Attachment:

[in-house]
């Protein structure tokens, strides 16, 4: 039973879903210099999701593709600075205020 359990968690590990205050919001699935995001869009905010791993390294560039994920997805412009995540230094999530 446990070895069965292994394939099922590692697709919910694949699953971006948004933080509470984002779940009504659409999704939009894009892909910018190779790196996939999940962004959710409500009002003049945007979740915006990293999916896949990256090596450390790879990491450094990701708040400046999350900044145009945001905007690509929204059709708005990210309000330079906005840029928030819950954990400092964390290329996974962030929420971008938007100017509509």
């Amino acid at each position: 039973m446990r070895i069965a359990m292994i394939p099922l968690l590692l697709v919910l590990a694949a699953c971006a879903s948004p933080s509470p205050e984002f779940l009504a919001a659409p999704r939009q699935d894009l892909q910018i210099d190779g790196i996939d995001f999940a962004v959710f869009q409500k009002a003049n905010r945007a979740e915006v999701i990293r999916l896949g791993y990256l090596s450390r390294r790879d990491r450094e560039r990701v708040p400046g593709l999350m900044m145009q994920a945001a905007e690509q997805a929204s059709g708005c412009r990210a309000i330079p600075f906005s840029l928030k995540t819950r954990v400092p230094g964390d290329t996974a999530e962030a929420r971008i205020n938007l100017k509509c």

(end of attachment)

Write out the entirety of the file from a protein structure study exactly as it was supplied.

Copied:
[in-house]
């Protein structure tokens, strides 16, 4: 039973879903210099999701593709600075205020 359990968690590990205050919001699935995001869009905010791993390294560039994920997805412009995540230094999530 446990070895069965292994394939099922590692697709919910694949699953971006948004933080509470984002779940009504659409999704939009894009892909910018190779790196996939999940962004959710409500009002003049945007979740915006990293999916896949990256090596450390790879990491450094990701708040400046999350900044145009945001905007690509929204059709708005990210309000330079906005840029928030819950954990400092964390290329996974962030929420971008938007100017509509």
């Amino acid at each position: 039973m446990r070895i069965a359990m292994i394939p099922l968690l590692l697709v919910l590990a694949a699953c971006a879903s948004p933080s509470p205050e984002f779940l009504a919001a659409p999704r939009q699935d894009l892909q910018i210099d190779g790196i996939d995001f999940a962004v959710f869009q409500k009002a003049n905010r945007a979740e915006v999701i990293r999916l896949g791993y990256l090596s450390r390294r790879d990491r450094e560039r990701v708040p400046g593709l999350m900044m145009q994920a945001a905007e690509q997805a929204s059709g708005c412009r990210a309000i330079p600075f906005s840029l928030k995540t819950r954990v400092p230094g964390d290329t996974a999530e962030a929420r971008i205020n938007l100017k509509c």